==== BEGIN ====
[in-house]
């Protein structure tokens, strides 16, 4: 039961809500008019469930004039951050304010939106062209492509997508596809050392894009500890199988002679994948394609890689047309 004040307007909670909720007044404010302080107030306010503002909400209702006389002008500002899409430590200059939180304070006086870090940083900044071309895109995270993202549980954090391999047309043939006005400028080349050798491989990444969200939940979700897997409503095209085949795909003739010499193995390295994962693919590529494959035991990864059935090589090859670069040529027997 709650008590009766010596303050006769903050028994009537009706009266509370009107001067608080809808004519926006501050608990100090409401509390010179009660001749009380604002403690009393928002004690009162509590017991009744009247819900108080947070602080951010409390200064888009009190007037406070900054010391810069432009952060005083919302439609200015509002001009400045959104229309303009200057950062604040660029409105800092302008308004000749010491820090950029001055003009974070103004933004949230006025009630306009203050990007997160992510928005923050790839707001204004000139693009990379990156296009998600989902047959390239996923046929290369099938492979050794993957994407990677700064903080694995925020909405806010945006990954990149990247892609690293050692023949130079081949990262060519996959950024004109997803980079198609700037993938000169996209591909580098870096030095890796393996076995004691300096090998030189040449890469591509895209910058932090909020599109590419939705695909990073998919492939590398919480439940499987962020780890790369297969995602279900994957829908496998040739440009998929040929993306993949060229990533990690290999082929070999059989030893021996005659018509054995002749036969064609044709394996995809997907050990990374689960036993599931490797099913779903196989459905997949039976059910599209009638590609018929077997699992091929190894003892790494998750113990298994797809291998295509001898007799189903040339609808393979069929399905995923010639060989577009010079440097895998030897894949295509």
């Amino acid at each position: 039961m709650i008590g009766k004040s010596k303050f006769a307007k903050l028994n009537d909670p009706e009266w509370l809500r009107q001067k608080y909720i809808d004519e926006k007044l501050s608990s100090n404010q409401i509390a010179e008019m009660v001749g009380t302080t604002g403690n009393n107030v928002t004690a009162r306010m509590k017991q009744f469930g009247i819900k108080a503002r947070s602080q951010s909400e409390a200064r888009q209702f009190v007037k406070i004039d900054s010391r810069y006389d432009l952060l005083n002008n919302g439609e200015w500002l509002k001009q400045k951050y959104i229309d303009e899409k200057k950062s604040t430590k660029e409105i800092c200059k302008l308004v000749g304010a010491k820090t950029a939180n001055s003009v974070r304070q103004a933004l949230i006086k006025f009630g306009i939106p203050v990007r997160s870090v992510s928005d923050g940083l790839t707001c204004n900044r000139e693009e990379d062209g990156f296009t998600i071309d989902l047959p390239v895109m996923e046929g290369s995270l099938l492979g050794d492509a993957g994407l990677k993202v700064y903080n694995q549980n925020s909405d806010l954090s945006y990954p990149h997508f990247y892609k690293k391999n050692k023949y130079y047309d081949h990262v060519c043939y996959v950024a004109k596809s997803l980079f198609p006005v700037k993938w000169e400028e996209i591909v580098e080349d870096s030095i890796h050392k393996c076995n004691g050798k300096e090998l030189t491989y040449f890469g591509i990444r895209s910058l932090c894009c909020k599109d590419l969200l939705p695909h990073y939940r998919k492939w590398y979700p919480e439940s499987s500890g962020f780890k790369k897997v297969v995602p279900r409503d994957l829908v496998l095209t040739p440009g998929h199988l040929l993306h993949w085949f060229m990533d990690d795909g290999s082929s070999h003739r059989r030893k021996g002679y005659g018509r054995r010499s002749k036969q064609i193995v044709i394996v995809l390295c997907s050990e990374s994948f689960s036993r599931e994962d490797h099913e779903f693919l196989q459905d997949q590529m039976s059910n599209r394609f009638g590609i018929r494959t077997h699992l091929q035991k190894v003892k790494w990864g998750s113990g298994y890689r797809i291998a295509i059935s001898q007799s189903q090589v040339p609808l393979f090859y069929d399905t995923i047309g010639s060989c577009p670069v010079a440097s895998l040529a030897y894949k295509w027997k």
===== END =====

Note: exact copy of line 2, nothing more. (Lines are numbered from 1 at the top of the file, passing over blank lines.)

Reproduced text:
């Protein structure tokens, strides 16, 4: 039961809500008019469930004039951050304010939106062209492509997508596809050392894009500890199988002679994948394609890689047309 004040307007909670909720007044404010302080107030306010503002909400209702006389002008500002899409430590200059939180304070006086870090940083900044071309895109995270993202549980954090391999047309043939006005400028080349050798491989990444969200939940979700897997409503095209085949795909003739010499193995390295994962693919590529494959035991990864059935090589090859670069040529027997 709650008590009766010596303050006769903050028994009537009706009266509370009107001067608080809808004519926006501050608990100090409401509390010179009660001749009380604002403690009393928002004690009162509590017991009744009247819900108080947070602080951010409390200064888009009190007037406070900054010391810069432009952060005083919302439609200015509002001009400045959104229309303009200057950062604040660029409105800092302008308004000749010491820090950029001055003009974070103004933004949230006025009630306009203050990007997160992510928005923050790839707001204004000139693009990379990156296009998600989902047959390239996923046929290369099938492979050794993957994407990677700064903080694995925020909405806010945006990954990149990247892609690293050692023949130079081949990262060519996959950024004109997803980079198609700037993938000169996209591909580098870096030095890796393996076995004691300096090998030189040449890469591509895209910058932090909020599109590419939705695909990073998919492939590398919480439940499987962020780890790369297969995602279900994957829908496998040739440009998929040929993306993949060229990533990690290999082929070999059989030893021996005659018509054995002749036969064609044709394996995809997907050990990374689960036993599931490797099913779903196989459905997949039976059910599209009638590609018929077997699992091929190894003892790494998750113990298994797809291998295509001898007799189903040339609808393979069929399905995923010639060989577009010079440097895998030897894949295509």